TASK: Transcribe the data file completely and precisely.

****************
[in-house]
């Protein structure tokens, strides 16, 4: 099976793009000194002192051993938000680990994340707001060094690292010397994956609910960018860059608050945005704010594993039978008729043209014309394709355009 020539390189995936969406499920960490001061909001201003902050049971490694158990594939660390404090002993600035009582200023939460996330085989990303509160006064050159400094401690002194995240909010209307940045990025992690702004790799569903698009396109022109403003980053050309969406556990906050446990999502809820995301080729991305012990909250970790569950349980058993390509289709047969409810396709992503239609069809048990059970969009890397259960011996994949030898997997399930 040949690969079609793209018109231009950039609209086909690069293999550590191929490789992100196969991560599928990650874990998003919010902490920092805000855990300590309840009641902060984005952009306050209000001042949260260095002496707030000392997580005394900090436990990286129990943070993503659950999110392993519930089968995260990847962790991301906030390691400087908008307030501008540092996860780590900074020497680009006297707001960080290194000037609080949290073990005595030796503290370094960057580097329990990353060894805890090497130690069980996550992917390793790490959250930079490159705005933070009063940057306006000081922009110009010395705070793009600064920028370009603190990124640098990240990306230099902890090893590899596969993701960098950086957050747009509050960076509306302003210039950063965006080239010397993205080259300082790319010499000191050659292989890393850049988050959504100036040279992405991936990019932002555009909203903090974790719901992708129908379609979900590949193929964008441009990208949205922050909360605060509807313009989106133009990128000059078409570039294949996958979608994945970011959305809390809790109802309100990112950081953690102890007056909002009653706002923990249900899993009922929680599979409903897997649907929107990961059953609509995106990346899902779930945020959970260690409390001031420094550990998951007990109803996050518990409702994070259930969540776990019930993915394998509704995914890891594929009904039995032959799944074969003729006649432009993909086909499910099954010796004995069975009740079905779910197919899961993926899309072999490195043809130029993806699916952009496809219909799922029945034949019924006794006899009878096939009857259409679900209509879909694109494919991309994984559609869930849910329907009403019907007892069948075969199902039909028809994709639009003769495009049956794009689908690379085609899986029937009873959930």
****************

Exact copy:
[in-house]
């Protein structure tokens, strides 16, 4: 099976793009000194002192051993938000680990994340707001060094690292010397994956609910960018860059608050945005704010594993039978008729043209014309394709355009 020539390189995936969406499920960490001061909001201003902050049971490694158990594939660390404090002993600035009582200023939460996330085989990303509160006064050159400094401690002194995240909010209307940045990025992690702004790799569903698009396109022109403003980053050309969406556990906050446990999502809820995301080729991305012990909250970790569950349980058993390509289709047969409810396709992503239609069809048990059970969009890397259960011996994949030898997997399930 040949690969079609793209018109231009950039609209086909690069293999550590191929490789992100196969991560599928990650874990998003919010902490920092805000855990300590309840009641902060984005952009306050209000001042949260260095002496707030000392997580005394900090436990990286129990943070993503659950999110392993519930089968995260990847962790991301906030390691400087908008307030501008540092996860780590900074020497680009006297707001960080290194000037609080949290073990005595030796503290370094960057580097329990990353060894805890090497130690069980996550992917390793790490959250930079490159705005933070009063940057306006000081922009110009010395705070793009600064920028370009603190990124640098990240990306230099902890090893590899596969993701960098950086957050747009509050960076509306302003210039950063965006080239010397993205080259300082790319010499000191050659292989890393850049988050959504100036040279992405991936990019932002555009909203903090974790719901992708129908379609979900590949193929964008441009990208949205922050909360605060509807313009989106133009990128000059078409570039294949996958979608994945970011959305809390809790109802309100990112950081953690102890007056909002009653706002923990249900899993009922929680599979409903897997649907929107990961059953609509995106990346899902779930945020959970260690409390001031420094550990998951007990109803996050518990409702994070259930969540776990019930993915394998509704995914890891594929009904039995032959799944074969003729006649432009993909086909499910099954010796004995069975009740079905779910197919899961993926899309072999490195043809130029993806699916952009496809219909799922029945034949019924006794006899009878096939009857259409679900209509879909694109494919991309994984559609869930849910329907009403019907007892069948075969199902039909028809994709639009003769495009049956794009689908690379085609899986029937009873959930």